The CARES Act: Your 17 top questions answered
The Coronavirus Aid, Relief, and Economic Security (CARES) Act has extended much-needed funding to healthcare practices beleaguered by the COVID-19 pandemic. This $2 trillion federal stimulus package offers relief through small business loans, expedited Medicare reimbursements, expanded telemedicine services, and other avenues.
In a recent webinar, we explored how the CARES Act could benefit your practice. Webinar participants chimed in with great questions, which we’ve answered below. Read on for responses to the 17 top questions, plus links to helpful resources!
Q: How long must I wait for PPP approval?
A: As of April 16, 2020, the Small Business Administration (SBA) is no longer accepting applications for this program. If you applied for a loan through this fund, please contact your lender for updates. If we learn this program has been extended, we will share that update.
Q: How much of my PPP loan will I need to pay back? How much will be forgiven?
Q: Can a medical practice seek funding through the PPP and the SBA’s Economic Injury Disaster Loan (EIDL)?
A: Yes, participation in one program would not disqualify a practice from applying to the other. However, the SBA is no longer accepting applications for the PPP or the EIDL.
Q: Can I roll over a portion of my EIDL to the PPP and have it forgiven?
A: Please address this situation with your lender.
Public Health and Social Services Emergency Fund (also known as the CARES Act Provider Relief Fund)
Q: Do I need to apply for the Public Health and Social Services Emergency Fund?
A: Of the $100 billion the CARES Act added to this fund, $30 billion was dispersed in early April to actively enrolled Medicare providers. View this fact sheet to learn more. On April 23, the Department of Health & Human Services (HHS) announced how the remaining $70 billion will be dispersed (see below).
- An additional $20 billion of the CARES Act Provider Relief Fund is allocated for general distribution to Medicare facilities and providers. When included with the $30 billion distributed in early April to Medicare-enrolled providers based on 2019 Fee-for-Service (FFS) reimbursements, the total distributed to Medicare providers equals $50 billion.
- HHS will begin distribution of the remaining $20 billion of the general distribution to these providers to augment their allocation. The entire $50 billion general distribution is allocated proportional to providers' share of 2018 net patient revenue.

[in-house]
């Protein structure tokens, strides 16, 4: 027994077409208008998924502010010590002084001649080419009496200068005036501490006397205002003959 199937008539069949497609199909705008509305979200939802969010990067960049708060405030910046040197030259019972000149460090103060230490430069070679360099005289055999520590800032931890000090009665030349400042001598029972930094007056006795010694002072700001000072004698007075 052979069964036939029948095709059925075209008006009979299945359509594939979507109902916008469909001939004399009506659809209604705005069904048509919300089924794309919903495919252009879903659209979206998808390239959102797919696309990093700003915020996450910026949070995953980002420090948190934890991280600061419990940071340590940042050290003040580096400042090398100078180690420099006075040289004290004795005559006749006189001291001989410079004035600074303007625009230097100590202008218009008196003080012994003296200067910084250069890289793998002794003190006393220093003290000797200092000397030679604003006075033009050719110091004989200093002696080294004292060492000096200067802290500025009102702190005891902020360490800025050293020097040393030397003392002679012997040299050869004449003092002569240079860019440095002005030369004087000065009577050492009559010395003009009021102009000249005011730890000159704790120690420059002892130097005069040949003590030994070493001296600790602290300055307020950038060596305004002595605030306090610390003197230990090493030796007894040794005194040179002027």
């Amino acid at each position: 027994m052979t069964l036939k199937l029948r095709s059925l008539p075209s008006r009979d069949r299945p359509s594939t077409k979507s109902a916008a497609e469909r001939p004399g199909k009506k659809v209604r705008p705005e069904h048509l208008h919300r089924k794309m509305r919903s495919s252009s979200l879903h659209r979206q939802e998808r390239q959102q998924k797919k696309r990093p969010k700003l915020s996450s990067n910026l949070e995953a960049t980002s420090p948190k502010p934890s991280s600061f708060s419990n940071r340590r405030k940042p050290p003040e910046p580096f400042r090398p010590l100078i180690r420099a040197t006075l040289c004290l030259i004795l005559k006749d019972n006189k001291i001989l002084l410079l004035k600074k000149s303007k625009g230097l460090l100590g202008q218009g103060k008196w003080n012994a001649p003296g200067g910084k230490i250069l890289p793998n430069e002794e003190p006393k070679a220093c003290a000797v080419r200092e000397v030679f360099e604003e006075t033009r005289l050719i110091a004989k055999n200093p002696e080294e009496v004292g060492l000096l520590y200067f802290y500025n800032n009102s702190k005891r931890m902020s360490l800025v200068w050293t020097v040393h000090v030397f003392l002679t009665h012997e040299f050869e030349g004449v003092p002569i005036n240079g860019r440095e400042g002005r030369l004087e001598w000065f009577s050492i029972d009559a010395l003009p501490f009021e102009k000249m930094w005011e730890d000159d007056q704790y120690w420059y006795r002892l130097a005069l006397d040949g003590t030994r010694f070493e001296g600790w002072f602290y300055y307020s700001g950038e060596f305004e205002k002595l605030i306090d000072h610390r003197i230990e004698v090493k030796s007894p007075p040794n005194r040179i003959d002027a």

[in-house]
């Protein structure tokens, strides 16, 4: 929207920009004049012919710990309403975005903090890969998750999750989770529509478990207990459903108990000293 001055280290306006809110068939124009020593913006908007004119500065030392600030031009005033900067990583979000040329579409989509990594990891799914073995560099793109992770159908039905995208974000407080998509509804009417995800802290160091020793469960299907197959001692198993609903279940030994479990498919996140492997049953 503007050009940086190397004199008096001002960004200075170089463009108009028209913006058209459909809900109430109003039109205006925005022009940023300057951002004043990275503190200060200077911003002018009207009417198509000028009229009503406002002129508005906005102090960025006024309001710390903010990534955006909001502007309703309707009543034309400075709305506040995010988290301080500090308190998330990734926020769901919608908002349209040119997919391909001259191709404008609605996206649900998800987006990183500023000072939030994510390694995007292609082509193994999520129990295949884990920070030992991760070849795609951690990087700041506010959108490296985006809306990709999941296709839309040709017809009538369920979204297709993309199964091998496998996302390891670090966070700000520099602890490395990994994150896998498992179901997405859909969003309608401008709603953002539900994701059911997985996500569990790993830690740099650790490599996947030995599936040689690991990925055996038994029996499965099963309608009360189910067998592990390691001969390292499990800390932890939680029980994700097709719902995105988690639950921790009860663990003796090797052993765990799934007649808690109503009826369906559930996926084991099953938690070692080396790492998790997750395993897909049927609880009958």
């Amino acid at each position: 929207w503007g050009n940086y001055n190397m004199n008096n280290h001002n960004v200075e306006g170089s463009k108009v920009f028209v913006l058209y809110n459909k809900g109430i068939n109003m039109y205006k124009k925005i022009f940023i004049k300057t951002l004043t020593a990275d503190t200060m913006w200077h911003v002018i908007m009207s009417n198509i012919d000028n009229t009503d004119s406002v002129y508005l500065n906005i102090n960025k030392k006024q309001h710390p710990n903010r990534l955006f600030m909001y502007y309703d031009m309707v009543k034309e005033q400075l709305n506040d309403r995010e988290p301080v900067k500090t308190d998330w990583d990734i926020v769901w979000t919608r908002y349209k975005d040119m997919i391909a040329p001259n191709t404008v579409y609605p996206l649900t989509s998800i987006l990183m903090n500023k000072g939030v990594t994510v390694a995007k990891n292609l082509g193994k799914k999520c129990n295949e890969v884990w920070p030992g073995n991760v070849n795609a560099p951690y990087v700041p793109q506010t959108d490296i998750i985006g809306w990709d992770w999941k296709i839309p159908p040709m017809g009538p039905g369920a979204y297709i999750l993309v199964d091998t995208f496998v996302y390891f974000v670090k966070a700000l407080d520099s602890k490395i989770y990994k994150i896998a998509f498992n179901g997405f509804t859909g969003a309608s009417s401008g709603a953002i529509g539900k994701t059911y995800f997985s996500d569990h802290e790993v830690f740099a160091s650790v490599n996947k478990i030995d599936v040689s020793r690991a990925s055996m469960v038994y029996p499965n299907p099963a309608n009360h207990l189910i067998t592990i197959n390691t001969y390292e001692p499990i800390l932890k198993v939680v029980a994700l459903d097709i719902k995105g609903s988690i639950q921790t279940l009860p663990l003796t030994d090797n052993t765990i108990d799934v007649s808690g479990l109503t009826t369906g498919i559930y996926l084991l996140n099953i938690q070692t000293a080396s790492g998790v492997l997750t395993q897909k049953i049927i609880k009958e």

- On April 24, a portion of providers will automatically be sent an advance payment based off the revenue data they submit in CMS cost reports. Providers without adequate cost report data on file will need to submit revenue information via a portal opening this week on the CARES Act Provider Relief Fund page to receive the additional general distribution funds.
- $10 billion will be allocated for a targeted distribution to hospitals in areas that have been especially impacted by the COVID-19 outbreak. As an example, hospitals serving COVID-19 patients in New York, which has a high percentage of total confirmed COVID-19 cases, are expected to receive a large share of the funds.
- $10 billion will be allocated for rural health clinics (RHCs) and hospitals, most of which operate on very narrow margins and are far less likely to be profitable than their urban counterparts.
- The remaining $30 billion can be used to reimburse hospitals at Medicare rates for the treatment of uninsured patients. Of this amount, $400 million will be allocated for Indian Health Service (HIS) facilities, distributed on the basis of operating expenses.
Q: When can Medicare providers expect to receive funds?
For details on how eligible providers will receive payment, please consult the HHS page about the CARES Act Provider Relief Fund.
Q: Are Medicaid providers eligible for payment?
A: Currently, it appears that Medicaid providers will not be distributed funds directly. For more information, visit the CARES Act Provider Relief Fund page.
Q: Can community health centers (CHCs) receive funds from both the Public Health and Social Services Emergency Fund and CHC funding?
A: Yes, it is possible for designated CHCs that are also enrolled in Medicare or Medicaid to receive funding from both sources.
Q: Who should I contact if I don’t receive the HHS funds for Medicare providers?
A: If you are paid through an employer that is assigned your billing rights, the funds would have gone to your employer’s account. If you normally receive a paper check from the Centers for Medicare & Medicaid Services (CMS), you can expect to receive a paper check in the next few weeks. (Please note: If you did not bill Medicare in 2019, you are not eligible to receive these funds.)
Q: Where do I sign the attestation confirming receipt of the funds and agreeing to the terms and conditions of payment?